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Subject: Re: [Boost-users] Using BGL with mutexes
From: Nick Edmonds (ngedmond_at_[hidden])
Date: 2012-01-03 18:30:27

On Jan 3, 2012, at 3:58 PM, Kelvin Chung wrote:

> On 2012-01-03 17:29:10 +0000, Nick Edmonds said:
>> On Jan 3, 2012, at 12:47 AM, Kelvin Chung wrote:
>>> I wish to use multiple threads to build a graph, and to topologically sort it. It would appear that the easiest way is to construct a graph adapter like so:
>>> template <class T>
>>> class Graph {
>>> boost::adjacency_list<boost::vecS, boost::vecS, boost::directedS, T> internalGraph;
>>> boost::shared_mutex mutex; // read-write lock enabler
>>> // Add other suitable adapter methods here
>>> };
>>> I'm wondering whether this is the better idea over using the PBGL, since it seems that the PBGL is more complicated.
>>> My specific scenario is that T is a functor type whose operation is expensive, and may depend on calling a similar functor (determining the dependent functors needed is cheap); thus, I'm trying to obtain all of the functors and then ordering them so that all dependent functors are always evaluated before the functor itself is evaluated. Thus, each thread would do something like this:
>>> Graph<T>& dependencyGraph = ...; // shared graph
>>> std::deque<T> tasks; // initially populated list
>>> while (!tasks.empty()) {
>>> T task = tasks.front();
>>> tasks.pop_front();
>>> std::list<T> dependents = task.getDependents();
>>> for (std::list<T>::const_iterator it = dependents.begin(); it != dependents.end(); ++it) {
>>> dependencyGraph.addEdge(task, *it); // Creates a new vertex if either vertex does not exist
>>> tasks.push_back(*it);
>>> }
>>> }
>>> No vertices or edges are ever removed from the graph, unless the whole graph is being destroyed. Would bundling a mutex and a graph be a good idea for this purpose?
>> If your graph is directed and the vertex and edge sets grow monotonically (i.e. there's no removal) then threaded graph construction is pretty simple. I would create a 1:1 mapping of mutexes to vertices and lock the adjacencies for each vertex (you could make this mapping 1:N as well to reduce the number of locks required). Of course when adding a new vertex you'd still need to lock the entire adjacency list temporarily.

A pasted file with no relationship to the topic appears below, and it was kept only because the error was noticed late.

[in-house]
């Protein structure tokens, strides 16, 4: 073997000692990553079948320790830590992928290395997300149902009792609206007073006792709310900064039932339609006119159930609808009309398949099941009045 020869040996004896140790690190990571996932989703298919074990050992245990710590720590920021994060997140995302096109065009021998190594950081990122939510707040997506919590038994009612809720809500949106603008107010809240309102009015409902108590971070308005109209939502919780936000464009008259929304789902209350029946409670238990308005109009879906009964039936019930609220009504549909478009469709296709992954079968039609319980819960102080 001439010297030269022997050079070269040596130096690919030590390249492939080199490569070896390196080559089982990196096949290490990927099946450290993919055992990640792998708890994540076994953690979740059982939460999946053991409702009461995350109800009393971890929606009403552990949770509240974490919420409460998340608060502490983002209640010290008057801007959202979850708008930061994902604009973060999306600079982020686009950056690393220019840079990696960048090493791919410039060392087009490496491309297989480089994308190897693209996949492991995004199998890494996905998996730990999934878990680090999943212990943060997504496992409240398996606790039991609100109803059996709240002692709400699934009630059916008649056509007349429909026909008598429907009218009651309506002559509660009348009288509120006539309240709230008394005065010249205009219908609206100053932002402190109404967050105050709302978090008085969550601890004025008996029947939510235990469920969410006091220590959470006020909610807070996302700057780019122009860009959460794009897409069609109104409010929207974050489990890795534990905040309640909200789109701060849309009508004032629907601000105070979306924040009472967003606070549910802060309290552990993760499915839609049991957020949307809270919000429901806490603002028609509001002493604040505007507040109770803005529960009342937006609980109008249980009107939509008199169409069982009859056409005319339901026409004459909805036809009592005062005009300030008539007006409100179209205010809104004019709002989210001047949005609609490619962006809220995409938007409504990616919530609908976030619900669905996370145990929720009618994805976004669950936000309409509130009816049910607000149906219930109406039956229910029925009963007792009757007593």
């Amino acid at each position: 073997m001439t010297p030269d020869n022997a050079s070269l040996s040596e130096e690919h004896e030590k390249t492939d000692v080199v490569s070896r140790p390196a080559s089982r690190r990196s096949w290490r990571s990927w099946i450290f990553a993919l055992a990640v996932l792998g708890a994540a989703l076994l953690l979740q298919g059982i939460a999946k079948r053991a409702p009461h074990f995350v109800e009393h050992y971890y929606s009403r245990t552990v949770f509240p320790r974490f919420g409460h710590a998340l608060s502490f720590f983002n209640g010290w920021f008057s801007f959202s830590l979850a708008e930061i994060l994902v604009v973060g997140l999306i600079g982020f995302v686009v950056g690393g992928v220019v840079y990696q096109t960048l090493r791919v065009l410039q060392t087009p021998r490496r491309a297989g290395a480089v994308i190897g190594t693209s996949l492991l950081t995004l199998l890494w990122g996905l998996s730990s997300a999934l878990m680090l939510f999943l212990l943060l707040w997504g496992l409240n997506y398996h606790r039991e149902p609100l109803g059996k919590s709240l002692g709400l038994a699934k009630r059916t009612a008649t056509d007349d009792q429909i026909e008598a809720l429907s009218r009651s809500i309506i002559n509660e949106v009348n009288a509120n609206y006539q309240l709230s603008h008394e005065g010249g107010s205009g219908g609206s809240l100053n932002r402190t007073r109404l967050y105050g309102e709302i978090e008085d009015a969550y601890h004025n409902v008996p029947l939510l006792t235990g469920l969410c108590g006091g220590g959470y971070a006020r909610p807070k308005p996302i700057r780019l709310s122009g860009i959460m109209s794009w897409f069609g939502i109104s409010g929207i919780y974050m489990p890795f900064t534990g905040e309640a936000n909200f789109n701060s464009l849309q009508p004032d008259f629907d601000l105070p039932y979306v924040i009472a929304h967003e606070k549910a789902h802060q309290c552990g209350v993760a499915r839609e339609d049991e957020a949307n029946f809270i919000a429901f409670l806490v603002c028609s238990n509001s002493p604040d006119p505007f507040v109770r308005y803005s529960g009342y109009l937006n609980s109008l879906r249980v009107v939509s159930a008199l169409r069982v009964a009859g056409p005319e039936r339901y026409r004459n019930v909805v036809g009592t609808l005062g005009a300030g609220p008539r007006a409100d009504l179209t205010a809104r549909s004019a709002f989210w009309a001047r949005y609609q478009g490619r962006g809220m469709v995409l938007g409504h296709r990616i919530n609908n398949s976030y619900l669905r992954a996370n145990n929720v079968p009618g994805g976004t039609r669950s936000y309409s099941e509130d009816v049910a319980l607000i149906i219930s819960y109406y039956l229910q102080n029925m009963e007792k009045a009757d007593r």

>> I have an implementation somewhere that does something very similar to this, though I preallocate the vertex list to avoid having to lock the whole graph and use a property map to map vertices to mutexes which gives me adjustable granularity in the locking. I modified the adjacency_list ctors and calls to add_edge, but you could just as easily use a wrapper.
> This sounds simple and straightforward enough. Just for clarification:
> * I believe that T must be default-constructible, copyable, and copy-assignable if it is to be used as a bundled property. So I'd either have to store the mutexes in a separate data structure in my wrapper (for my needs, T is hashable, so that's not an issue), or add the mutex to T itself (and either create custom copy and assign operators or change my internal graph to use smart pointers, both of which could turn ugly quickly).

Yep, having the mutex be *in* the bundled property will definitely cause problems for the reasons you pointed out. If you wrap the adjacency list you can have whatever structure you use to hold the mutexes stored in the wrapper class and indexed either using the vertex-index of the graph or by hashing T. This approach will allow you to easily enforce proper initialization of the mutexes.

> * I also believe that if I were to add an edge, then I'd write lock both the source and destination vertices (Or is it write lock the source and read lock the destination? Or is it write lock the source without locking the destination?).

In any case where the source and target vertices don't exist you'll need to write-lock the whole graph and add them. If you have a lot of contention on this lock performance will go to heck in a hurry so you might want to consider pre-processing to generate the vertex set if necessary.

If the graph is directed you only need to write-lock the source vertex. If the graph is bidirectional then you need to write-lock both the source and destination vertices *and*, very importantly, do it in the same order in all threads... e.g. in vertex-index order otherwise you'll end up with deadlocks. If the graph is undirected then things are a bit trickier because of the way properties of an edge and its anti-edge are linked.

> So, what I would end up with is the following wrapper if I am correct:
> template <class T>
> class Graph {
> boost::adjacency_list<boost::vecS, boost::vecS, boost::directedS, T> internalGraph;
> // boost::shared_mutex is not copyable, so heap allocation it is
> boost::unordered_map<T, boost::shared_ptr<boost::shared_mutex> > vertexMutexes;
> boost::shared_mutex mutex; // global lock for vertex management
> // Other stuff goes here
> public:
> void addEdge(const T& from, const T& to);
> };
> void Graph::addEdge(const T& from, const T& to) {
> boost::shared_mutex& from_mutex = vertexMutexes[from];
> boost::shared_mutex& to_mutex = vertexMutexes[to];
> // write lock both mutexes at once
> boost::unique_lock<boost::shared_mutex> fromLock(from_mutex, boost::defer_lock);
> boost::unique_lock<boost::shared_mutex> toLock(to_mutex, boost::defer_lock);
> boost::lock(fromLock, toLock);

As long as both the 'from' and 'to' vertices exist here you're in good shape, modulo my comments about the locking requirements for different directed categories of the graph. If add_edge() on the internalGraph can trigger vertex addition here then you're in trouble.

Hope that helps,

> // Code to call add_edge() here
> }
> Is this accurate?
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